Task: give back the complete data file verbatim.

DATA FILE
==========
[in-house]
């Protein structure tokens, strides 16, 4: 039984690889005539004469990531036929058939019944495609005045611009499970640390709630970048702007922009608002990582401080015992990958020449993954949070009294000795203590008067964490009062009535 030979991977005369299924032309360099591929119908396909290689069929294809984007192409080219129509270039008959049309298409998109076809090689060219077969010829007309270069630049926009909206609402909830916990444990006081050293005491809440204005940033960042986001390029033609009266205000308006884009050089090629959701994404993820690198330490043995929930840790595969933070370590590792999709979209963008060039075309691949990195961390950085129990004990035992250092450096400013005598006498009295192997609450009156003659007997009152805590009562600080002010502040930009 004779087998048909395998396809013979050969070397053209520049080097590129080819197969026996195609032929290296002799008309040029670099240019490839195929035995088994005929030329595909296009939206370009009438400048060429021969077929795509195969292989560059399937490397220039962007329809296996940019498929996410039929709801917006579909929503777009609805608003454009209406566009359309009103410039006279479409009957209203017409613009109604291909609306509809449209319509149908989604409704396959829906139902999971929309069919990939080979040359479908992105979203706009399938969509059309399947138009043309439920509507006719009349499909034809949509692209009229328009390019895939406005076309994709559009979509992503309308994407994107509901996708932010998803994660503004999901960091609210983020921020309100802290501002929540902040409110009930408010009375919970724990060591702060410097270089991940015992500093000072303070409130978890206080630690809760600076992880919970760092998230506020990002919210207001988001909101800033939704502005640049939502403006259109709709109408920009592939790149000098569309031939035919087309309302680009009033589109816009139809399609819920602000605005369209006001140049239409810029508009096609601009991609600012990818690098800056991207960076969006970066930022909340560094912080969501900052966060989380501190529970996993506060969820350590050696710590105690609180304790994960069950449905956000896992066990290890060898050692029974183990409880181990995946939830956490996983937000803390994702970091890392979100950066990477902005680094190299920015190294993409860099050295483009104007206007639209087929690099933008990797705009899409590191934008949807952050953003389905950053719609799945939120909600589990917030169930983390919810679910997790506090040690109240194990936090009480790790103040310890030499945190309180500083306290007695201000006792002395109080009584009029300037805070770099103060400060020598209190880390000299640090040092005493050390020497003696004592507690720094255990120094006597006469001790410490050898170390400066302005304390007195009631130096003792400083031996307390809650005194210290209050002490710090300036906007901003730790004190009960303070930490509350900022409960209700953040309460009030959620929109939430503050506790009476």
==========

[in-house]
């Protein structure tokens, strides 16, 4: 039984690889005539004469990531036929058939019944495609005045611009499970640390709630970048702007922009608002990582401080015992990958020449993954949070009294000795203590008067964490009062009535 030979991977005369299924032309360099591929119908396909290689069929294809984007192409080219129509270039008959049309298409998109076809090689060219077969010829007309270069630049926009909206609402909830916990444990006081050293005491809440204005940033960042986001390029033609009266205000308006884009050089090629959701994404993820690198330490043995929930840790595969933070370590590792999709979209963008060039075309691949990195961390950085129990004990035992250092450096400013005598006498009295192997609450009156003659007997009152805590009562600080002010502040930009 004779087998048909395998396809013979050969070397053209520049080097590129080819197969026996195609032929290296002799008309040029670099240019490839195929035995088994005929030329595909296009939206370009009438400048060429021969077929795509195969292989560059399937490397220039962007329809296996940019498929996410039929709801917006579909929503777009609805608003454009209406566009359309009103410039006279479409009957209203017409613009109604291909609306509809449209319509149908989604409704396959829906139902999971929309069919990939080979040359479908992105979203706009399938969509059309399947138009043309439920509507006719009349499909034809949509692209009229328009390019895939406005076309994709559009979509992503309308994407994107509901996708932010998803994660503004999901960091609210983020921020309100802290501002929540902040409110009930408010009375919970724990060591702060410097270089991940015992500093000072303070409130978890206080630690809760600076992880919970760092998230506020990002919210207001988001909101800033939704502005640049939502403006259109709709109408920009592939790149000098569309031939035919087309309302680009009033589109816009139809399609819920602000605005369209006001140049239409810029508009096609601009991609600012990818690098800056991207960076969006970066930022909340560094912080969501900052966060989380501190529970996993506060969820350590050696710590105690609180304790994960069950449905956000896992066990290890060898050692029974183990409880181990995946939830956490996983937000803390994702970091890392979100950066990477902005680094190299920015190294993409860099050295483009104007206007639209087929690099933008990797705009899409590191934008949807952050953003389905950053719609799945939120909600589990917030169930983390919810679910997790506090040690109240194990936090009480790790103040310890030499945190309180500083306290007695201000006792002395109080009584009029300037805070770099103060400060020598209190880390000299640090040092005493050390020497003696004592507690720094255990120094006597006469001790410490050898170390400066302005304390007195009631130096003792400083031996307390809650005194210290209050002490710090300036906007901003730790004190009960303070930490509350900022409960209700953040309460009030959620929109939430503050506790009476």